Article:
My comment: Simply put, they conclude that all gene-centric pseudoscientific nonsense may finally be credited for all pathology, because no consideration whatsoever was give to the role virus-driven energy theft plays in loss of function via damage to DNA. If the damage is not repaired RNA-mediated cell type differentiation cannot be linked to healthy longevity.
Healthy longevity is the only link from ecological variation to ecological adaptation in the context of the physiology of reproduction. RNA-directed DNA methylation is the energy-dependent link from variation to adaptation. For example, see: Feedback loops link odor and pheromone signaling with reproduction and see: The phylogenetic utility and functional constraint of microRNA flanking sequences.
See also: From Fertilization to Adult Sexual Behavior
In the 1950s, when the milestones of which we spoke initially were being passed, the fields of genetics and neuroendocrinology were in their infancy; the fields of immunology and olfaction/pheromone research were still in gestation. Our new insights and visions allow us to see further because we stand on the shoulders of others. And there is still much to learn. Many things we take for granted today will, no doubt, be revised or reversed tomorrow. What is known for sure, however, is that biological processes called “nature” are not simplistic. Neither is the entity called “the environment.” The two separate worlds overlap and intertwine so only a single interactive one exists. Yes, it may be simpler to look at each singly, but one does so at intellectual peril.
Clearly this paper is just an opening to consider several ideas on how biological and environmental factors might interact in shaping human sexual behavior. We hope this will both expand the search and focus it to provide greater insight. Surely the most intense scrutiny and critical analysis presently is to focus on understanding how biological factors contribute. It remains for the environmental side of the picture to be equally explored and analyzed. We see the primary contribution of this discourse, not to give answers but rather to broaden the scope of investigation. It would be helpful if some other investigators would similarly shed more light on a microanalysis of social-environmental factors impacting on sexual development.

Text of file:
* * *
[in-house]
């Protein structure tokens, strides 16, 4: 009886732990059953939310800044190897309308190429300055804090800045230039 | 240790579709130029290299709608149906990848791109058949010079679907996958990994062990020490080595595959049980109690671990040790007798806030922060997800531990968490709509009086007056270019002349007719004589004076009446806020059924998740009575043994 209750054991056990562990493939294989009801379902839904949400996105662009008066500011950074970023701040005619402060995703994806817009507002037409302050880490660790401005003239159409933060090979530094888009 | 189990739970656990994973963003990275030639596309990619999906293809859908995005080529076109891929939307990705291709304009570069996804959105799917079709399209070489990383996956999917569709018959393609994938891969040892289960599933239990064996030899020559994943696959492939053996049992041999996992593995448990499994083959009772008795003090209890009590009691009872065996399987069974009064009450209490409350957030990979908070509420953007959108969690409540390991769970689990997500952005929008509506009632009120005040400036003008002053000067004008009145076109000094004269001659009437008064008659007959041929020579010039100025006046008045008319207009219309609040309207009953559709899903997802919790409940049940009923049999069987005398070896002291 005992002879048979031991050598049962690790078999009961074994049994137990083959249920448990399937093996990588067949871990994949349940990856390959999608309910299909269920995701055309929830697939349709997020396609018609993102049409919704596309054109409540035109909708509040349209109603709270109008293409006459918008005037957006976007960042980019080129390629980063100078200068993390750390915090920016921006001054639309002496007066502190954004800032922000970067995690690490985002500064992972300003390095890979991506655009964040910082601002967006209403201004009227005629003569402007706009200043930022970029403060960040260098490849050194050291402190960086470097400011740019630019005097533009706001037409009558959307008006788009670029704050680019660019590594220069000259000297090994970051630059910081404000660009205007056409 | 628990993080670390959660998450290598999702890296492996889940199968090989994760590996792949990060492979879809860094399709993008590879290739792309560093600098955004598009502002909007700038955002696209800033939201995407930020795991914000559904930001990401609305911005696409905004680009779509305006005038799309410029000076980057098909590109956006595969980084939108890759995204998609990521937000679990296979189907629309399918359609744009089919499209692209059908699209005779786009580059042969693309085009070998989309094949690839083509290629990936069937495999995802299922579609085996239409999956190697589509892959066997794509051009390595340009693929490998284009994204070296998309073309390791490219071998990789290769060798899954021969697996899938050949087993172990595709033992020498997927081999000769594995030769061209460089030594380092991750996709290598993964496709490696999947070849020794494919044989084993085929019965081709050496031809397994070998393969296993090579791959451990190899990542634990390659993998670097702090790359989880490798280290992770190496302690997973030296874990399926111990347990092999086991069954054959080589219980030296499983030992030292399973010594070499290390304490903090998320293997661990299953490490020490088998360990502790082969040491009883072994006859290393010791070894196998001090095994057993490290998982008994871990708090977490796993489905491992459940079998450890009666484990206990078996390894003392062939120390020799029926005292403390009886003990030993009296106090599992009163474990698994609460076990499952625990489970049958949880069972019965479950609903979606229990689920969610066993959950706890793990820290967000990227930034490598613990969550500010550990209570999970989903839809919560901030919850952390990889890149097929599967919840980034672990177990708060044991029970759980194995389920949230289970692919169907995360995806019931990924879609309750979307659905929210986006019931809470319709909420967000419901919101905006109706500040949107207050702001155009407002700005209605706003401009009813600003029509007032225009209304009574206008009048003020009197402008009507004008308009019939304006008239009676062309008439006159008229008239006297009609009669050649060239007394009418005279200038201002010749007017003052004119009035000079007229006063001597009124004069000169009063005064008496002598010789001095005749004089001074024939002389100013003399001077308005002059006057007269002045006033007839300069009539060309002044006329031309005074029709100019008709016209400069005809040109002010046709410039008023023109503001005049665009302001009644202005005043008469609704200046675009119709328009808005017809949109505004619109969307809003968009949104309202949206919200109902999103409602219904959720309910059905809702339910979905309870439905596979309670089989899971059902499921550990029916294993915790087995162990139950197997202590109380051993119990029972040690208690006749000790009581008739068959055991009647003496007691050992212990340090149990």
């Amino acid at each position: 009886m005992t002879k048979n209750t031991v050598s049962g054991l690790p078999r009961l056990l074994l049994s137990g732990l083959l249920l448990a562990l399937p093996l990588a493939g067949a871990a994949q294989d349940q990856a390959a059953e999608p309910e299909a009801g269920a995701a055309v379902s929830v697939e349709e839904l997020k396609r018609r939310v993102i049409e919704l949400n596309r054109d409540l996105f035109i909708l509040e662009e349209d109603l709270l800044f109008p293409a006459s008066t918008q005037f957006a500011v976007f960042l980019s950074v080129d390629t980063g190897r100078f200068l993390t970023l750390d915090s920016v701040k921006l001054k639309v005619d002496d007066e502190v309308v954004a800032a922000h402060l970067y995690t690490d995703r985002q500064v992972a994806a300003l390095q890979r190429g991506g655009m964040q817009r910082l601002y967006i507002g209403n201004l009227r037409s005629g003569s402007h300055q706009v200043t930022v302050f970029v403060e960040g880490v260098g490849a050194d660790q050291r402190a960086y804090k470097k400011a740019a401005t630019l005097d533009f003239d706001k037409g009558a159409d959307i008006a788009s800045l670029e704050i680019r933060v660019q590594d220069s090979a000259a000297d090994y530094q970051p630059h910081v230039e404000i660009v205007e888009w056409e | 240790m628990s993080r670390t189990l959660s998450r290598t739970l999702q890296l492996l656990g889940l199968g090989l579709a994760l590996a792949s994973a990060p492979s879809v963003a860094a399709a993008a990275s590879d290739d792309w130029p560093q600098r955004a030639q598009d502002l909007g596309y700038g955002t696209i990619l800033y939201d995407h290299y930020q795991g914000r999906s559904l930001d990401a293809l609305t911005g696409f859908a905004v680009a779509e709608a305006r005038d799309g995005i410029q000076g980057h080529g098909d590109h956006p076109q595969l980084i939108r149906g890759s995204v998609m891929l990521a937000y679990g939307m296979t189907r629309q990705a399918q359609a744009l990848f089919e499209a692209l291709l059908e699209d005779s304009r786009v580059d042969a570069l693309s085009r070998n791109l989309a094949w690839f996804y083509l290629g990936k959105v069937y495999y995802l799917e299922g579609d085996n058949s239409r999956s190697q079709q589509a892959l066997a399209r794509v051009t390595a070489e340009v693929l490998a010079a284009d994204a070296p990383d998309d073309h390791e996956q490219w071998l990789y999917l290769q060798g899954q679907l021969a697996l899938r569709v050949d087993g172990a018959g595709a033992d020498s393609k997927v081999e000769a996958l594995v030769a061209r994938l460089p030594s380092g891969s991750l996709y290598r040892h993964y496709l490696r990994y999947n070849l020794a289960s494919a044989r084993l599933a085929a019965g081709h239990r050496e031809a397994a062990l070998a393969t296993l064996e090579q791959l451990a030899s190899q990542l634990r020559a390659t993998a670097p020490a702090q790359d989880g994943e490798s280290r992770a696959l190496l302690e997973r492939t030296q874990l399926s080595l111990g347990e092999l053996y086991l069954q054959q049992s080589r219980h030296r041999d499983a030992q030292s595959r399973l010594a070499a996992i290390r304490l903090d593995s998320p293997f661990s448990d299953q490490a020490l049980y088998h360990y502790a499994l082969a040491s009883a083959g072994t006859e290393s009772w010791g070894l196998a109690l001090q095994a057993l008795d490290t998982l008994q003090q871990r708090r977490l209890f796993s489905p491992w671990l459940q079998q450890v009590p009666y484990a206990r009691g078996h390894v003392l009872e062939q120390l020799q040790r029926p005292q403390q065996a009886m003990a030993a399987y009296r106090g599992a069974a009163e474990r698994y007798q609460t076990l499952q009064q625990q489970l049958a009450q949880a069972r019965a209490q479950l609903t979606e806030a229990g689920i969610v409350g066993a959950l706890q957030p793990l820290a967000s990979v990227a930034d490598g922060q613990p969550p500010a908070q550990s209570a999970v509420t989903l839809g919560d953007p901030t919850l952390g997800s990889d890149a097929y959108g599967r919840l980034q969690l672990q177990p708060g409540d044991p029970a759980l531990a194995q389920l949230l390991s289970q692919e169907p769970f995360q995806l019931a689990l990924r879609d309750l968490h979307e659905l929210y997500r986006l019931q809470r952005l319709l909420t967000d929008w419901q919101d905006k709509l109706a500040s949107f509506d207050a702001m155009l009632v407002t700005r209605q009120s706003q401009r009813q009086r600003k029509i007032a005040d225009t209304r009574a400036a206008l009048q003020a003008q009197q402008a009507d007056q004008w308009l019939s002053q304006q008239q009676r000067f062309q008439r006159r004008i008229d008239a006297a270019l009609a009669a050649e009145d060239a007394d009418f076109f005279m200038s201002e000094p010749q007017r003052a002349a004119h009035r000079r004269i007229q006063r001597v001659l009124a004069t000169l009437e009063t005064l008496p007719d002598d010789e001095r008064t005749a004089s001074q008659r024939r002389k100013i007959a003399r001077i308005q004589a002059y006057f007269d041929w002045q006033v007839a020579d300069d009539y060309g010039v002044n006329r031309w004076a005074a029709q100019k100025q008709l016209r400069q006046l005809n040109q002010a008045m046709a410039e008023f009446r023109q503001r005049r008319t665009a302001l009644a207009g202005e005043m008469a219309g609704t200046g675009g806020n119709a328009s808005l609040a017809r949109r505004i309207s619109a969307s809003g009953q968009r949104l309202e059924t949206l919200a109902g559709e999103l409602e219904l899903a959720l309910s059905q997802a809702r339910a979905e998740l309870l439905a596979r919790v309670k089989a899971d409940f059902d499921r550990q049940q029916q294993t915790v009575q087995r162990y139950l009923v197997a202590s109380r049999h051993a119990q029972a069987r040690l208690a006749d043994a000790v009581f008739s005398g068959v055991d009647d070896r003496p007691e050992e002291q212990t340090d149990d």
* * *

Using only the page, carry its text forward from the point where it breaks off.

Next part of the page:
This atoms to ecosystems model of ecological adaptations links nutrient-dependent epigenetic effects on base pairs and amino acid substitutions to pheromone-controlled changes in the microRNA / messenger RNA balance and chromosomal rearrangements. The nutrient-dependent pheromone-controlled changes are required for the thermodynamic regulation of intracellular signaling, which enables biophysically constrained nutrient-dependent protein folding; experience-dependent receptor-mediated behaviors, and organism-level thermoregulation in ever-changing ecological niches and social niches. Nutrient-dependent pheromone-controlled ecological, social, neurogenic and socio-cognitive niche construction are manifested in increasing organismal complexity in species from microbes to man. Species diversity is a biologically-based nutrient-dependent morphological fact and species-specific pheromones control the physiology of reproduction. The reciprocal relationships of species-typical nutrient-dependent morphological and behavioral diversity are enabled by pheromone-controlled reproduction. Ecological variations and biophysically constrained natural selection of nutrients cause the behaviors that enable ecological adaptations. Species diversity is ecologically validated proof-of-concept. Ideas from population genetics, which exclude ecological factors, are integrated with an experimental evidence-based approach that establishes what is currently known. This is known: Olfactory/pheromonal input links food odors and social odors from the epigenetic landscape to the physical landscape of DNA in the organized genomes of species from microbes to man during their development.